HC Deb 19 February 1920 vol 125 cc1032-4

asked the Prime Minister what response the Supreme Council has made to the appeal of the International Red Cross Committee for the repatriation of Austro-Hungarian prisoners in Siberia and Turkestan; whether of the 450,000 such prisoners who were detained in Siberia and Turkestan only 240,000 remain alive; whether this remainder are dying rapidly of privation and disease; and, if BO, what steps it is proposed to take?

49. Lieut.-Colonel Sir S. HOARE

asked the Prime Minister whether it is possible to take any steps to facilitate the repatriation of the Austrian prisoners in Siberia and Central Asia?


As regards the first part of the question, the Supreme Economic Council recently submitted the question of the relief and repatriation of ex-enemy prisoners of war to the Council of the League of Nations, as being the body best qualified to render assistance in countries where His Majesty's Government and other Governments concerned are not represented.

The hon. Member may rest assured that His Majesty's Government will render all the assistance in their power to make effective any decisions taken by the Council of the League.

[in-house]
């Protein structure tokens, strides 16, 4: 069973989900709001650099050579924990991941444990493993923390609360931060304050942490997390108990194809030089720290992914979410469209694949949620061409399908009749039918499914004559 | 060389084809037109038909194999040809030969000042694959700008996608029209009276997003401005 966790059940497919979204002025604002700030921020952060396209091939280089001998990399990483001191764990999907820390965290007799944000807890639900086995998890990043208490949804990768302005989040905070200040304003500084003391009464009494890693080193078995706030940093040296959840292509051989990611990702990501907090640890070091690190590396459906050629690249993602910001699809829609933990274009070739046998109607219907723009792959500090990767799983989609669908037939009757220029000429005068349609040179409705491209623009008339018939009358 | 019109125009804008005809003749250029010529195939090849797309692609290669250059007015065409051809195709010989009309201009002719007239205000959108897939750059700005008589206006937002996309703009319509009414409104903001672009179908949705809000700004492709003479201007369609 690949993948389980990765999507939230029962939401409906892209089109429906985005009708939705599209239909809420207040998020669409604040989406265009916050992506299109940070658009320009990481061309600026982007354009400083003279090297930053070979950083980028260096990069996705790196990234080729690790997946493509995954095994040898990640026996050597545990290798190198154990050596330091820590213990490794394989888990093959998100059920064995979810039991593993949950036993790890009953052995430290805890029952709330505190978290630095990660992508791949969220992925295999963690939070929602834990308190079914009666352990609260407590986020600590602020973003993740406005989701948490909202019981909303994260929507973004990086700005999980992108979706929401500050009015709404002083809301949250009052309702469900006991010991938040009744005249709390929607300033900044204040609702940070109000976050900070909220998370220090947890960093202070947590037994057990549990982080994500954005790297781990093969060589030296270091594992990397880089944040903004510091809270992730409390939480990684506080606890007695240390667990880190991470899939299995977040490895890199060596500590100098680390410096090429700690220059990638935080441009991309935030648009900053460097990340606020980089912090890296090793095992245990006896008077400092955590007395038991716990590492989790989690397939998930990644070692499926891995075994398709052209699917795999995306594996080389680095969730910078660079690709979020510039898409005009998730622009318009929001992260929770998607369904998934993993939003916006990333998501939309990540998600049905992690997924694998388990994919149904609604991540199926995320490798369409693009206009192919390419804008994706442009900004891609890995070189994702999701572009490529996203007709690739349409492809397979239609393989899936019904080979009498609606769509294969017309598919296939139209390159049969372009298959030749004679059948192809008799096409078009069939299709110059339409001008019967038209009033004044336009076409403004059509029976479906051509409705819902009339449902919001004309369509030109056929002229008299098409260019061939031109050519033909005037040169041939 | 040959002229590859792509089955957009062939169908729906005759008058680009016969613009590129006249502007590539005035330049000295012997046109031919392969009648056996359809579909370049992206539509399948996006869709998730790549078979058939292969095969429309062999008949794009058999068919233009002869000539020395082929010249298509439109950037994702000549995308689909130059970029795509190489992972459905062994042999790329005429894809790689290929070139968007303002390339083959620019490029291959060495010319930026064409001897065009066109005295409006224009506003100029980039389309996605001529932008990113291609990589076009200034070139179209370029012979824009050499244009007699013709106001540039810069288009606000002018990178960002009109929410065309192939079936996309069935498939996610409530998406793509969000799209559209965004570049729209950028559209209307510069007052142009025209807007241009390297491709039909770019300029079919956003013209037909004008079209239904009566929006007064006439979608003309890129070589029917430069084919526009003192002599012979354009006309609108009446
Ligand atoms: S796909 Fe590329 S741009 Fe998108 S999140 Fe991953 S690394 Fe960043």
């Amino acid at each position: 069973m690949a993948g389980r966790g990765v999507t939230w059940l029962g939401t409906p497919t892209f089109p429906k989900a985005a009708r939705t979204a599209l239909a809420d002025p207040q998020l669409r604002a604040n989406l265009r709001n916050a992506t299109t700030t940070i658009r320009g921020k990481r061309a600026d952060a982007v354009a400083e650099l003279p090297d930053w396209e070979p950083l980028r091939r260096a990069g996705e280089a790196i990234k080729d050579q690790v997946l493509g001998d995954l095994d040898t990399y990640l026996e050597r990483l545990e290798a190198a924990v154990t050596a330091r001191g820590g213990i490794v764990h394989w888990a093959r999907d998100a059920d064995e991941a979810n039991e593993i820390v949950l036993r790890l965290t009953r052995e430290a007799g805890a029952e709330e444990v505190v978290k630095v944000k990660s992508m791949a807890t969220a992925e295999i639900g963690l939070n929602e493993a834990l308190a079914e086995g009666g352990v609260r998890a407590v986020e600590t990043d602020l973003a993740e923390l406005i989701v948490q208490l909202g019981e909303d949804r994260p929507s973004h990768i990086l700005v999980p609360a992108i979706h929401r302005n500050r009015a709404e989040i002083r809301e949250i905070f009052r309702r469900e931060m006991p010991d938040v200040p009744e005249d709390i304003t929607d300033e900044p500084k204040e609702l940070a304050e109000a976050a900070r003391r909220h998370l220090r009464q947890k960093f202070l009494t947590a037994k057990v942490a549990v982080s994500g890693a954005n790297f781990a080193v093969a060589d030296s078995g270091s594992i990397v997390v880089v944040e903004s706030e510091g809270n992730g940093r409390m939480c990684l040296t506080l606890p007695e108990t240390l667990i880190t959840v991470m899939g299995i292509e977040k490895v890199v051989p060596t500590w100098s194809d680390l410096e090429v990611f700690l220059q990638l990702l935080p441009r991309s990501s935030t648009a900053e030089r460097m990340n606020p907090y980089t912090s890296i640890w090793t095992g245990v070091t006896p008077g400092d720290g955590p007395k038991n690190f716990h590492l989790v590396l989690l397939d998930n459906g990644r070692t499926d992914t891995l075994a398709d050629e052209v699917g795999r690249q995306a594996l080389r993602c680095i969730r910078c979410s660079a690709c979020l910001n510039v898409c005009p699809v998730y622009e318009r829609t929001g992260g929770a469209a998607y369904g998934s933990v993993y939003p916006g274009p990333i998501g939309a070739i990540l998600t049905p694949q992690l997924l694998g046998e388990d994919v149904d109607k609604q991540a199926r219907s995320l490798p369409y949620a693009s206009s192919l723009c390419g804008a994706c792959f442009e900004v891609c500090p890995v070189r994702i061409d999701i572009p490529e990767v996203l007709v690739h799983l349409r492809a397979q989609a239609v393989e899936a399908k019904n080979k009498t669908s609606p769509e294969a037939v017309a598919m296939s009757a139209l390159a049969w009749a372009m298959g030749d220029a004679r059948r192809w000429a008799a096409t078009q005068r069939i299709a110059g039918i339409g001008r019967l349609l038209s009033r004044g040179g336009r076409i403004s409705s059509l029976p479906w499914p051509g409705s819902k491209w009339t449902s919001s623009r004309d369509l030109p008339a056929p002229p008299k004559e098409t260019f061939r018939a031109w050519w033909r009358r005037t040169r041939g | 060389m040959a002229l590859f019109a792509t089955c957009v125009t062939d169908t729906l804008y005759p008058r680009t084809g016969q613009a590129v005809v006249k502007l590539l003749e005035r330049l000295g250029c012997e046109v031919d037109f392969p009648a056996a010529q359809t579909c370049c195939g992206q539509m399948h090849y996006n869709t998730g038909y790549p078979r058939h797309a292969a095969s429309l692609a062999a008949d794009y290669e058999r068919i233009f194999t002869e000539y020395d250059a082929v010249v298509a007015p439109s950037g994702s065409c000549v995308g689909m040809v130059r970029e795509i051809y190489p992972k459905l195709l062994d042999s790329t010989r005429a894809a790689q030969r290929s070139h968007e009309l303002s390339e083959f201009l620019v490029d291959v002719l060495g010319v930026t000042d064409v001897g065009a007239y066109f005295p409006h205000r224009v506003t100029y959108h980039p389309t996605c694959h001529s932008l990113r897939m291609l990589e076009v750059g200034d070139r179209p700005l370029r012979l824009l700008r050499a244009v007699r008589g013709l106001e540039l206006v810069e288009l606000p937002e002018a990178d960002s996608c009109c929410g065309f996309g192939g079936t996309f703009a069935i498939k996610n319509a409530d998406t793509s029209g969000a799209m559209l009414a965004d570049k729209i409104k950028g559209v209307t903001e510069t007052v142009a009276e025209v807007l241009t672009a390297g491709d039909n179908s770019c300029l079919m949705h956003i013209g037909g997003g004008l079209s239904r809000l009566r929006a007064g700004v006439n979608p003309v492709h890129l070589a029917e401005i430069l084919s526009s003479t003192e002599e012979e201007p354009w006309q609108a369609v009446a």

With regard to the second part of the question, His Majesty's Government have no reliable information regarding the numbers of prisoners; the immense area over which the prisoners are distributed and the instability of conditions have rendered it quite impossible to obtain reliable statistics.

As regards the third part of the question, though reports have been somewhat contradictory, it is undoubtedly true that the prisoners in Siberia have suffered the greatest hardships and that the death-rate has been very high. As Turkestan has throughout been in the hands of the Bolsheviks, His Majesty's Government have no information regarding the condition of prisoners there. An Austrian Mission is at present in Turkestan, with a view to affording relief to the prisoners and arranging for their repatriation. This Mission will receive any assistance which His Majesty's Government is in a position to render.

Lieut.-Colonel WARD

Is it not a fact that Admiral Koltchak repeatedly advised the Allies to repatriate these prisoners at least a year ago, and that the Allies have stated their inability to do so from want of shipping?


I must ask the hon. and gallant Gentleman to put a question like that down.


Is it not a fact that America offered shipping for repatriating prisoners, and is it not a fact that we have no control over these prisoners, and that since the revolution in Vladivostock and Siberia the question of repatriation of these prisoners must be one between the German and Austrian Governments and the Soviet Government in Russia, and is a matter in which the Allies can do nothing?


Of course, it is true that we have no control over prisoners in territory now under the control of the Bolshevist authorities.

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